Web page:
Whilst pondering my situation and glancing through the reactions to last week’s guilty verdict, I am of the impression that there is less noticeable noise coming from certain self-proclaimed anti-fascist groups and their associates. Perhaps the most usual suspects are managing to resist expressing their Schadenfreude in anticipation of tomorrow’s hearing and possible media reaction. Only time will tell…Continue reading
Comments have been temporarily switched off on this website. For how long is uncertain. Following yesterday’s post, a number of comments and pingbacks were approved. The pingback, apparently some kind of tech issue, was quickly resolved. However, the next time I checked, another comment (plus two replies) were missing from at least one browser display. In order to not cause too many headaches before Thursday, I have decided to disable comments.
The weather is sunny and warm. Can it really be only by coincidence that, once again on Maundy Thursday, I am to be sent to prison, once again for singing a satirical song?
As mentioned yesterday and in another recent article, this latest trial against me for singing a parody song has now been dragged out for nearly two years. At the first instance hearing, when the more serious charge against me for incitement was dropped, I was already in prison and would have preferred, if found guilty and sentenced, to have continued the stretch to get it over and done with.
But no. Here we are again, at Easter (see image below from April 7th 2021), meaning two bank holidays and therefore a larger-than-usual backlog in court listings over the next fortnight. No doubt Bronzefield will once again be experiencing the usual weekend staff shortages, further exacerbated by the long weekend. And not only is it Easter: it’s also the start of the growing season, and the barbecue season… There is no end to the vindictiveness of it all.
Before leaving, I would like to express my gratitude to my barrister, Adrian Davies, whose impressive experience and knowledge of law was clearly in evidence in court last week. More precise thoughts on the two-year long, all-out effort by the Crown to further gag, punish and demoralise me, and on Judge Tempia’s ruling, shall have to wait for another day.
Last Friday April 7th, I was found guilty at Westminster Magistrates Court by Judge Nina Tempia of one offence under notorious Section 127, for causing gross offence with a satirical song. In an exact repetition of last year, it looks likely that I will again be spending Easter, not with friends and family, but at HMP Bronzefield.
There is one semi-official rendition of proceedings to be found on Campaign Against Antisemitism’s website (CAA). Remarkably perhaps, CAA takes much of the credit, despite only one witness statement submitted almost two years ago by professional complainant Bedlam Jones.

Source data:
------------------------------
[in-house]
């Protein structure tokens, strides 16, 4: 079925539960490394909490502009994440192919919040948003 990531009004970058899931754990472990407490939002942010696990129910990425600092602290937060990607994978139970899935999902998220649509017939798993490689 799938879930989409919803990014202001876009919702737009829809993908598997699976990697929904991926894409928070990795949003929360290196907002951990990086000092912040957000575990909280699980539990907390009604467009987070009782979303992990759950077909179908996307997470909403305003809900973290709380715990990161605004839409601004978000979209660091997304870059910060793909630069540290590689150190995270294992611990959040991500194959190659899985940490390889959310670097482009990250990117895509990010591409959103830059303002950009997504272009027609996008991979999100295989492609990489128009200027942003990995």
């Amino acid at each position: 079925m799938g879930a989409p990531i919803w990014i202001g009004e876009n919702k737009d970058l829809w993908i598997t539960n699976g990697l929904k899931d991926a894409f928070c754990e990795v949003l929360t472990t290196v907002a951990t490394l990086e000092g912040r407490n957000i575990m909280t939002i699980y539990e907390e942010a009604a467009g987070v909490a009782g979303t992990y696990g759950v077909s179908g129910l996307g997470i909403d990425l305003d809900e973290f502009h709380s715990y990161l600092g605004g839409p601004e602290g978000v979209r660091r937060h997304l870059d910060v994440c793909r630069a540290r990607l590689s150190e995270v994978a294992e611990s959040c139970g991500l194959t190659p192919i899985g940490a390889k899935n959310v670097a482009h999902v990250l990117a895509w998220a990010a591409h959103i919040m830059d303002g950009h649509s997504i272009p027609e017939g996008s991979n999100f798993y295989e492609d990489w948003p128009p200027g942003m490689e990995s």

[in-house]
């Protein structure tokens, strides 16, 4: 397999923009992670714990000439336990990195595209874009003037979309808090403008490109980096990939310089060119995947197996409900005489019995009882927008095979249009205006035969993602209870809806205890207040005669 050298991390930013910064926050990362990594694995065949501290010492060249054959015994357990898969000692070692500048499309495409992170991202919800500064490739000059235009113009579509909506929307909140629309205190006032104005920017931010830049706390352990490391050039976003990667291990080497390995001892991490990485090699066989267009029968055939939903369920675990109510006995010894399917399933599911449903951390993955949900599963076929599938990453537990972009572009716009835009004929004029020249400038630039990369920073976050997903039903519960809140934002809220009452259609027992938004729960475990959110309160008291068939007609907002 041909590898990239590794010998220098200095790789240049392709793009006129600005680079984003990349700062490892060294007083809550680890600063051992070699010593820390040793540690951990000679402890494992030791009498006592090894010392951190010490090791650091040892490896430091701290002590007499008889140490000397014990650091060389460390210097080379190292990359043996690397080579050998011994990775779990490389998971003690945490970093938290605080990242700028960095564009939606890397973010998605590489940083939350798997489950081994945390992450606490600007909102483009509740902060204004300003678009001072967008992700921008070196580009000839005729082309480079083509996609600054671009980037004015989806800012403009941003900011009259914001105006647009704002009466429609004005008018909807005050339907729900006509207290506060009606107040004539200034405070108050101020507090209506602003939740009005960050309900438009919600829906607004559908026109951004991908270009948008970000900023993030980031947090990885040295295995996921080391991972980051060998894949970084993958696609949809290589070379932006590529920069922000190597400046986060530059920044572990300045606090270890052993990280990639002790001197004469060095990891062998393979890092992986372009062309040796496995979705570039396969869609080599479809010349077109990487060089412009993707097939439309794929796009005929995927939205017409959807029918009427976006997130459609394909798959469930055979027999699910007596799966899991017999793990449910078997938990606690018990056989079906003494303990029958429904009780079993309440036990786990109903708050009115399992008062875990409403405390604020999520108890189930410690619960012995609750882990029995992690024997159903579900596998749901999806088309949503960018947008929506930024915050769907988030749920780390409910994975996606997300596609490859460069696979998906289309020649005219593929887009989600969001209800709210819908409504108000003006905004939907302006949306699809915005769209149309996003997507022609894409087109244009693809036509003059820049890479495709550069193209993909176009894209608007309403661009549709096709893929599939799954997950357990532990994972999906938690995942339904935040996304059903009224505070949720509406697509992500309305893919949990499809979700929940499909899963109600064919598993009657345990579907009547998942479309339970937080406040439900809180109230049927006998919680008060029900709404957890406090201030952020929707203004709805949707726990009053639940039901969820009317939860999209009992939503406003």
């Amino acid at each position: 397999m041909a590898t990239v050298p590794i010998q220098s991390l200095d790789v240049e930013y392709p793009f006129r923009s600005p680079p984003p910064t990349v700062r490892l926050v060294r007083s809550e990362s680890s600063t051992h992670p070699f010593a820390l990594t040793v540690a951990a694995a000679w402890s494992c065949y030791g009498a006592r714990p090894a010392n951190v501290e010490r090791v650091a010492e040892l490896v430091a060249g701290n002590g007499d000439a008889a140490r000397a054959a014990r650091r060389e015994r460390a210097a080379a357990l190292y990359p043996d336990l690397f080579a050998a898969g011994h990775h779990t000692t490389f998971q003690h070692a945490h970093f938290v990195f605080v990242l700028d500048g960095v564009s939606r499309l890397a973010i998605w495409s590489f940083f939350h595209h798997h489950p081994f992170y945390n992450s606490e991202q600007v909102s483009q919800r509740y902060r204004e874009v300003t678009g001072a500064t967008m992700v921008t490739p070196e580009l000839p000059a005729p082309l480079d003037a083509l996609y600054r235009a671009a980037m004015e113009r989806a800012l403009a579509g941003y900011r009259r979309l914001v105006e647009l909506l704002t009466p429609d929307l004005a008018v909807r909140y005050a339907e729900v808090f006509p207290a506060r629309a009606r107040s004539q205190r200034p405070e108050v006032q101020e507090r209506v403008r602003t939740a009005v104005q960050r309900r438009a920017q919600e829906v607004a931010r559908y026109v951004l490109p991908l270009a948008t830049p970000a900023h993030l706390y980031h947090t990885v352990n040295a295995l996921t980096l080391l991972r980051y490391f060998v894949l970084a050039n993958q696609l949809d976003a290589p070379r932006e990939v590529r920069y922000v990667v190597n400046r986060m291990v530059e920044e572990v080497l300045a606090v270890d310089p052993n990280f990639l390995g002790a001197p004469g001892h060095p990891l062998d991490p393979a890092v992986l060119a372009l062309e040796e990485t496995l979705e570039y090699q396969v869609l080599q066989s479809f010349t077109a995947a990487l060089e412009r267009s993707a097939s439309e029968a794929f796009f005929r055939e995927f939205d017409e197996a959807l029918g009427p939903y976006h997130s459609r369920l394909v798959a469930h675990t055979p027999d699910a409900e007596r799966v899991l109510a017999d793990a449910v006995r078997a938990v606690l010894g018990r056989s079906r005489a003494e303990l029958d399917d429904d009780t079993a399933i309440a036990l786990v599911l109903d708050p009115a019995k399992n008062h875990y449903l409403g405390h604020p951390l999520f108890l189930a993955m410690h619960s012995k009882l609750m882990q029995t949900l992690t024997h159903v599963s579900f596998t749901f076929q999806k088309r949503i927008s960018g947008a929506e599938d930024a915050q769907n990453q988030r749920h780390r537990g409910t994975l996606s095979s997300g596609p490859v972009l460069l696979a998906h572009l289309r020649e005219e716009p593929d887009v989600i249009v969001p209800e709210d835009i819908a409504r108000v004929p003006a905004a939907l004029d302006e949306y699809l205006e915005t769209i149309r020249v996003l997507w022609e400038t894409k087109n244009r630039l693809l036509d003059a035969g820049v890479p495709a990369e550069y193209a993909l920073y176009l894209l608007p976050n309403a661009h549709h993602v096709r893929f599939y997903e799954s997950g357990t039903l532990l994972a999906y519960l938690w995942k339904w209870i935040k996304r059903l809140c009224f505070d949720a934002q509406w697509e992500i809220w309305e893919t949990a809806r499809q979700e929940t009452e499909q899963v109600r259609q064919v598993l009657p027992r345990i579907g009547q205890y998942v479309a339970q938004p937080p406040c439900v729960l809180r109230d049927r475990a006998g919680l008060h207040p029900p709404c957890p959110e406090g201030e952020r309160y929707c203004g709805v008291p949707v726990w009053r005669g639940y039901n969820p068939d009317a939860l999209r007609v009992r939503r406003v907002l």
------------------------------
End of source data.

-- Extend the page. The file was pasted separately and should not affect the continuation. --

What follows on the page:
The article fails to mention the name of the prosecution key witness, although the Crown’s expert, Dr BM from Canada, is mentioned, and the expert did pass reference to ‘CAA’s Enforcement Officer’ during cross-examination, – also without explicitly mentioning his real name.
Some of you will know that, last year, my birthday was spent behind bars. This year, thanks to one immensely kind and generous friend, a far nicer birthday present arrived early – a digital piano.
It’s a Yamaha Piaggero 32 and has six and half octaves of semi-weighted keys, great speakers and a very decent range of sounds. I am over the moon.
If I could get my hands on the large repertoire of professional backing tracks still in police possession, I would be able to entertain until next year’s birthday.Continue reading
Left, German dissident Henry Hafenmayer; right, a traditional German song taken from the collection preserved by Max Friedlaender in his major 474-page opus (Cotta, Stuttgart 1902).
Translation of song lyrics:
Brethren, let us exalt wisdom!
Sing songs, fiery and beautiful.
News of Henry Hafenmayer’s early departure came as a shock. He died two days before I was sent back to jail after losing on appeal (my sentence thus extended.) I had no idea, until last week when I was able to access my mail again.Continue reading
À gauche, dissident Allemand Henry Hafenmayer; à droite, une chanson traditionnelle allemande, tirée de la collection rassemblée et conservée par Max Friedlaender dans son opus majeur de 474 pages (Cotta, Stuttgart 1902).
La traduction des paroles:
Frères, exaltons la sagesse !
Chantez des chansons, ardentes et belles.
Seven weights, each the double of the one before. Seven tones for each of the major and minor scales: respectively, do re mi fa so la ti and la ti do re mi fa so – and indeed any of the other heptatonic scales (dorian, mixolydian, ect.). And let’s not forget the seven days of the week.Continue reading
During the past twelve months and more of effectively being barred from publishing content on my own web page, some might be wondering, asides the obvious, how I managed to fill my time. It takes a while to get back to normal (or rather the new normal) after being incarcerated.
Since my arrest in April 2020 (for which I am due to stand trial for causing gross offence with another parody song); since that arrest two years ago just as the first Lockdown began, I have learned how to grow vegetables and flowers in containers. A real Christmas tree is flourishing, as well as salads, root veg, onions and herbs. My most successful crop so far is Swiss chard, variety Bright Lights. Spring onions and carrots also did well.
Despite various excuses made over the past four months by the Courts and Tribunals Service as to why I had not received any official notification for the new trial against me, supposed to begin Friday, February 18th, the fact remains that the document delivered electronically, last Thursday 17th, with less than a day’s notice, was the first time I had set eyes on any official summons to attend trial.Continue reading